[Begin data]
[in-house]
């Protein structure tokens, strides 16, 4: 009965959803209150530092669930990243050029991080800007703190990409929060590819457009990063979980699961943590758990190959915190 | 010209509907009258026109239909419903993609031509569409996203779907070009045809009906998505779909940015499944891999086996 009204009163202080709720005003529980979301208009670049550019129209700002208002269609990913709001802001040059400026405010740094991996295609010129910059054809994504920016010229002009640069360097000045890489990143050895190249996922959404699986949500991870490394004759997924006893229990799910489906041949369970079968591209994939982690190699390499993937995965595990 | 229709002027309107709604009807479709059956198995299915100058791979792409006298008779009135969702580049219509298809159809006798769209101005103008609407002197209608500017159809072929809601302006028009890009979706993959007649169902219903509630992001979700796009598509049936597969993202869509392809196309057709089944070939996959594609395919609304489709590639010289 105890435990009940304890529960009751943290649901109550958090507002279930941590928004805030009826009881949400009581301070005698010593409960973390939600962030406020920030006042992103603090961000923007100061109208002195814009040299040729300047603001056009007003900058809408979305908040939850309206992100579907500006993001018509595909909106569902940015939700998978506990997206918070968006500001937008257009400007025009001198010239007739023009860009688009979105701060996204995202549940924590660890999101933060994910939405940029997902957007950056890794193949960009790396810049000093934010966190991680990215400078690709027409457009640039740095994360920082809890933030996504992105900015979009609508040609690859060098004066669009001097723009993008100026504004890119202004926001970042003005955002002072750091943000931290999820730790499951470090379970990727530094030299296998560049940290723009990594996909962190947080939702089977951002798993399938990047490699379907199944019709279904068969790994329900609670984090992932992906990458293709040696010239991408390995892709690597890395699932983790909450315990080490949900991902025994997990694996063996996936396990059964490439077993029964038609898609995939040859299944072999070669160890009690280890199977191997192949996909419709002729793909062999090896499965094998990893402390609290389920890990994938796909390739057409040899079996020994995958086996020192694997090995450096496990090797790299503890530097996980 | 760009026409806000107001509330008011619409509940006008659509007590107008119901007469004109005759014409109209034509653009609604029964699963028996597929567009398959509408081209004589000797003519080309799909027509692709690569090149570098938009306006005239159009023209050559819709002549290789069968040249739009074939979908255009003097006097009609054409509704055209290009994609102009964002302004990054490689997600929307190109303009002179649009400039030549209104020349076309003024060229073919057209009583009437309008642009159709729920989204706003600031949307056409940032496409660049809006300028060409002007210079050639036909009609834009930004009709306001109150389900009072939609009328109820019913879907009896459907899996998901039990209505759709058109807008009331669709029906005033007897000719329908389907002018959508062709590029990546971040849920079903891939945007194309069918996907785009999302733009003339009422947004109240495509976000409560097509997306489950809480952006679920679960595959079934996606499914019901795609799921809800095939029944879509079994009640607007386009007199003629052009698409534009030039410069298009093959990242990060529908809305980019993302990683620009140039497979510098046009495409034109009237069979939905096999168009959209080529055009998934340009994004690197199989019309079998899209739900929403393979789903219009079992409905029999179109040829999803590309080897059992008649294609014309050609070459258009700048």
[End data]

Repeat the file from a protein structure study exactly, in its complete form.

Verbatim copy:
[in-house]
């Protein structure tokens, strides 16, 4: 009965959803209150530092669930990243050029991080800007703190990409929060590819457009990063979980699961943590758990190959915190 | 010209509907009258026109239909419903993609031509569409996203779907070009045809009906998505779909940015499944891999086996 009204009163202080709720005003529980979301208009670049550019129209700002208002269609990913709001802001040059400026405010740094991996295609010129910059054809994504920016010229002009640069360097000045890489990143050895190249996922959404699986949500991870490394004759997924006893229990799910489906041949369970079968591209994939982690190699390499993937995965595990 | 229709002027309107709604009807479709059956198995299915100058791979792409006298008779009135969702580049219509298809159809006798769209101005103008609407002197209608500017159809072929809601302006028009890009979706993959007649169902219903509630992001979700796009598509049936597969993202869509392809196309057709089944070939996959594609395919609304489709590639010289 105890435990009940304890529960009751943290649901109550958090507002279930941590928004805030009826009881949400009581301070005698010593409960973390939600962030406020920030006042992103603090961000923007100061109208002195814009040299040729300047603001056009007003900058809408979305908040939850309206992100579907500006993001018509595909909106569902940015939700998978506990997206918070968006500001937008257009400007025009001198010239007739023009860009688009979105701060996204995202549940924590660890999101933060994910939405940029997902957007950056890794193949960009790396810049000093934010966190991680990215400078690709027409457009640039740095994360920082809890933030996504992105900015979009609508040609690859060098004066669009001097723009993008100026504004890119202004926001970042003005955002002072750091943000931290999820730790499951470090379970990727530094030299296998560049940290723009990594996909962190947080939702089977951002798993399938990047490699379907199944019709279904068969790994329900609670984090992932992906990458293709040696010239991408390995892709690597890395699932983790909450315990080490949900991902025994997990694996063996996936396990059964490439077993029964038609898609995939040859299944072999070669160890009690280890199977191997192949996909419709002729793909062999090896499965094998990893402390609290389920890990994938796909390739057409040899079996020994995958086996020192694997090995450096496990090797790299503890530097996980 | 760009026409806000107001509330008011619409509940006008659509007590107008119901007469004109005759014409109209034509653009609604029964699963028996597929567009398959509408081209004589000797003519080309799909027509692709690569090149570098938009306006005239159009023209050559819709002549290789069968040249739009074939979908255009003097006097009609054409509704055209290009994609102009964002302004990054490689997600929307190109303009002179649009400039030549209104020349076309003024060229073919057209009583009437309008642009159709729920989204706003600031949307056409940032496409660049809006300028060409002007210079050639036909009609834009930004009709306001109150389900009072939609009328109820019913879907009896459907899996998901039990209505759709058109807008009331669709029906005033007897000719329908389907002018959508062709590029990546971040849920079903891939945007194309069918996907785009999302733009003339009422947004109240495509976000409560097509997306489950809480952006679920679960595959079934996606499914019901795609799921809800095939029944879509079994009640607007386009007199003629052009698409534009030039410069298009093959990242990060529908809305980019993302990683620009140039497979510098046009495409034109009237069979939905096999168009959209080529055009998934340009994004690197199989019309079998899209739900929403393979789903219009079992409905029999179109040829999803590309080897059992008649294609014309050609070459258009700048």